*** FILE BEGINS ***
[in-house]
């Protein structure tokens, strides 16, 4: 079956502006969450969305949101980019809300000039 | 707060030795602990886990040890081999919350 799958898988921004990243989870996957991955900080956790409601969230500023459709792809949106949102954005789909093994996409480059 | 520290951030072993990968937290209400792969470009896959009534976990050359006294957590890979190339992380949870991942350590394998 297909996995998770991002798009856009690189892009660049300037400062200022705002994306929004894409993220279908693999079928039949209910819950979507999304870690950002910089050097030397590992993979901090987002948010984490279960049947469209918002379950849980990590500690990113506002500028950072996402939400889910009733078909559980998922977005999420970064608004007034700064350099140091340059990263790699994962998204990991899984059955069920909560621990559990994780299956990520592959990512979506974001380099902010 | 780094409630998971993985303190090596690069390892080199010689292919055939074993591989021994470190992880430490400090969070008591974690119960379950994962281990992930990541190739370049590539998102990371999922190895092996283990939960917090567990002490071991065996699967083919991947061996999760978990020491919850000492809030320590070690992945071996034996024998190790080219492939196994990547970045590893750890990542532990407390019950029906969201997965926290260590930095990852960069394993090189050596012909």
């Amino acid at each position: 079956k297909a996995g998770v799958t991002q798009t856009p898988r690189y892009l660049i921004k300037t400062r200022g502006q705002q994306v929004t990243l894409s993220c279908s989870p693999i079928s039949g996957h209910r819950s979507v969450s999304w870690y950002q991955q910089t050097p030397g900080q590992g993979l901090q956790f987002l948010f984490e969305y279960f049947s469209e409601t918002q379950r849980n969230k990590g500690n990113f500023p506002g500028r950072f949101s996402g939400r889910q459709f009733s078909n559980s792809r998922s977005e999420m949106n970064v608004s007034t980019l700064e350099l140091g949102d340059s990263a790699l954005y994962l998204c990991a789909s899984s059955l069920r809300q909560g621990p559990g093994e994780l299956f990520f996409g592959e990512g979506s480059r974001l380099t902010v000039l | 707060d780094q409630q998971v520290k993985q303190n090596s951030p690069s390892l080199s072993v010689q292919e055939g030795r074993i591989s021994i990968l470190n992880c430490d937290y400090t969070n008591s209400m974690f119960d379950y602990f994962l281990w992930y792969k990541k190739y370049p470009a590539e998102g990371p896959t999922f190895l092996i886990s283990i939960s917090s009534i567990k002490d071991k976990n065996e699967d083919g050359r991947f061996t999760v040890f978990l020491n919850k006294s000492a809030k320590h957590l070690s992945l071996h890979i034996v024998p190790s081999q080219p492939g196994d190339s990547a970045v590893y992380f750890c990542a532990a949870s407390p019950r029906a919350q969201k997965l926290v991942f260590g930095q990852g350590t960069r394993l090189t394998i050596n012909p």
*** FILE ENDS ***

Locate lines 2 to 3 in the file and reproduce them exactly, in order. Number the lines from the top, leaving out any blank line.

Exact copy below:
């Protein structure tokens, strides 16, 4: 079956502006969450969305949101980019809300000039 | 707060030795602990886990040890081999919350 799958898988921004990243989870996957991955900080956790409601969230500023459709792809949106949102954005789909093994996409480059 | 520290951030072993990968937290209400792969470009896959009534976990050359006294957590890979190339992380949870991942350590394998 297909996995998770991002798009856009690189892009660049300037400062200022705002994306929004894409993220279908693999079928039949209910819950979507999304870690950002910089050097030397590992993979901090987002948010984490279960049947469209918002379950849980990590500690990113506002500028950072996402939400889910009733078909559980998922977005999420970064608004007034700064350099140091340059990263790699994962998204990991899984059955069920909560621990559990994780299956990520592959990512979506974001380099902010 | 780094409630998971993985303190090596690069390892080199010689292919055939074993591989021994470190992880430490400090969070008591974690119960379950994962281990992930990541190739370049590539998102990371999922190895092996283990939960917090567990002490071991065996699967083919991947061996999760978990020491919850000492809030320590070690992945071996034996024998190790080219492939196994990547970045590893750890990542532990407390019950029906969201997965926290260590930095990852960069394993090189050596012909």
């Amino acid at each position: 079956k297909a996995g998770v799958t991002q798009t856009p898988r690189y892009l660049i921004k300037t400062r200022g502006q705002q994306v929004t990243l894409s993220c279908s989870p693999i079928s039949g996957h209910r819950s979507v969450s999304w870690y950002q991955q910089t050097p030397g900080q590992g993979l901090q956790f987002l948010f984490e969305y279960f049947s469209e409601t918002q379950r849980n969230k990590g500690n990113f500023p506002g500028r950072f949101s996402g939400r889910q459709f009733s078909n559980s792809r998922s977005e999420m949106n970064v608004s007034t980019l700064e350099l140091g949102d340059s990263a790699l954005y994962l998204c990991a789909s899984s059955l069920r809300q909560g621990p559990g093994e994780l299956f990520f996409g592959e990512g979506s480059r974001l380099t902010v000039l | 707060d780094q409630q998971v520290k993985q303190n090596s951030p690069s390892l080199s072993v010689q292919e055939g030795r074993i591989s021994i990968l470190n992880c430490d937290y400090t969070n008591s209400m974690f119960d379950y602990f994962l281990w992930y792969k990541k190739y370049p470009a590539e998102g990371p896959t999922f190895l092996i886990s283990i939960s917090s009534i567990k002490d071991k976990n065996e699967d083919g050359r991947f061996t999760v040890f978990l020491n919850k006294s000492a809030k320590h957590l070690s992945l071996h890979i034996v024998p190790s081999q080219p492939g196994d190339s990547a970045v590893y992380f750890c990542a532990a949870s407390p019950r029906a919350q969201k997965l926290v991942f260590g930095q990852g350590t960069r394993l090189t394998i050596n012909p």